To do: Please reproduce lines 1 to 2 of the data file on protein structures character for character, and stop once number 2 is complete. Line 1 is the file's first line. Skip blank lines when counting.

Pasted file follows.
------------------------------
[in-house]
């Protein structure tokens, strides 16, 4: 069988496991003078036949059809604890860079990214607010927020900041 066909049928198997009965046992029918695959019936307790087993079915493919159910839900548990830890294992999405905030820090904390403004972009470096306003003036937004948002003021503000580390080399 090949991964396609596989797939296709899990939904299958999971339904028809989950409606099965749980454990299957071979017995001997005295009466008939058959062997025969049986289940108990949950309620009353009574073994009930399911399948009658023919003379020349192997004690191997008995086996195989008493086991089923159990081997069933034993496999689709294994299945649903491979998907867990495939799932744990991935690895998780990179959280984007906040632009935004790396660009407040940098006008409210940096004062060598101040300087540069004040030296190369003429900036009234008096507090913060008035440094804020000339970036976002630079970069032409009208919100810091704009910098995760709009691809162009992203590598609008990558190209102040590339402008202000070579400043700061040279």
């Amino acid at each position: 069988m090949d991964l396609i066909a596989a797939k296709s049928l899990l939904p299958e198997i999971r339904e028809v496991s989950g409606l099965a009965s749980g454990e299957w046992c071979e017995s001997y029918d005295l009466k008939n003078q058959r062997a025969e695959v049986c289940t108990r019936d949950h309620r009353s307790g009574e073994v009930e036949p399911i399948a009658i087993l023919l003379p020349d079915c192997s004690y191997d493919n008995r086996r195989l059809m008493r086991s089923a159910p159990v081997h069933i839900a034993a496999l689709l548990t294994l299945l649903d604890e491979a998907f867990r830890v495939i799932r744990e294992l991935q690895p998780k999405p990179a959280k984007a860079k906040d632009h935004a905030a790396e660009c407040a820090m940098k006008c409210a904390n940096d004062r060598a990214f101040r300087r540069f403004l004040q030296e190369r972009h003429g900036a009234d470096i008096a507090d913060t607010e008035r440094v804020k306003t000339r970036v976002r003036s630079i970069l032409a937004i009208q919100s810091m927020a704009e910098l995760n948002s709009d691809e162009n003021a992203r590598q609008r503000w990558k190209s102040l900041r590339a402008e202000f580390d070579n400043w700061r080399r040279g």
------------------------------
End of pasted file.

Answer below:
[in-house]
């Protein structure tokens, strides 16, 4: 069988496991003078036949059809604890860079990214607010927020900041 066909049928198997009965046992029918695959019936307790087993079915493919159910839900548990830890294992999405905030820090904390403004972009470096306003003036937004948002003021503000580390080399 090949991964396609596989797939296709899990939904299958999971339904028809989950409606099965749980454990299957071979017995001997005295009466008939058959062997025969049986289940108990949950309620009353009574073994009930399911399948009658023919003379020349192997004690191997008995086996195989008493086991089923159990081997069933034993496999689709294994299945649903491979998907867990495939799932744990991935690895998780990179959280984007906040632009935004790396660009407040940098006008409210940096004062060598101040300087540069004040030296190369003429900036009234008096507090913060008035440094804020000339970036976002630079970069032409009208919100810091704009910098995760709009691809162009992203590598609008990558190209102040590339402008202000070579400043700061040279």